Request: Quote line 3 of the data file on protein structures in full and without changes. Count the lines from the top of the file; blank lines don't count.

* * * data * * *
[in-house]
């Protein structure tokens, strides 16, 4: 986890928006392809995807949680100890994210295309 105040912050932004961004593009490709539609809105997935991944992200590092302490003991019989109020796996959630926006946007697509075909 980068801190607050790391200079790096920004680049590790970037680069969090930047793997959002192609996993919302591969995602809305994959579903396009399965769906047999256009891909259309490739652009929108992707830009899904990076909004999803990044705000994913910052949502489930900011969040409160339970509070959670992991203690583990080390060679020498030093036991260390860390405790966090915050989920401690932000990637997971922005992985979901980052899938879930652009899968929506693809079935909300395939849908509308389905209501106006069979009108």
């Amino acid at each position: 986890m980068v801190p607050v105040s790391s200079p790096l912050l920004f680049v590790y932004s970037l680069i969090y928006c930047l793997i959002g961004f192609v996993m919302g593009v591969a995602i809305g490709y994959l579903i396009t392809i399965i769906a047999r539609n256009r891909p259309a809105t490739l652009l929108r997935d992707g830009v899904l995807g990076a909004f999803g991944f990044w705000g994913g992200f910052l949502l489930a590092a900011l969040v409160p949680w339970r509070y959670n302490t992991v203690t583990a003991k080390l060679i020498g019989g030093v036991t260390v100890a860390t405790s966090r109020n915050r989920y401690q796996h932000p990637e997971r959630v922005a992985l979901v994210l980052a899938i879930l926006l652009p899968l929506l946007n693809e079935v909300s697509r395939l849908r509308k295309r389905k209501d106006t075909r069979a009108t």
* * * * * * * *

């Amino acid at each position: 986890m980068v801190p607050v105040s790391s200079p790096l912050l920004f680049v590790y932004s970037l680069i969090y928006c930047l793997i959002g961004f192609v996993m919302g593009v591969a995602i809305g490709y994959l579903i396009t392809i399965i769906a047999r539609n256009r891909p259309a809105t490739l652009l929108r997935d992707g830009v899904l995807g990076a909004f999803g991944f990044w705000g994913g992200f910052l949502l489930a590092a900011l969040v409160p949680w339970r509070y959670n302490t992991v203690t583990a003991k080390l060679i020498g019989g030093v036991t260390v100890a860390t405790s966090r109020n915050r989920y401690q796996h932000p990637e997971r959630v922005a992985l979901v994210l980052a899938i879930l926006l652009p899968l929506l946007n693809e079935v909300s697509r395939l849908r509308k295309r389905k209501d106006t075909r069979a009108t």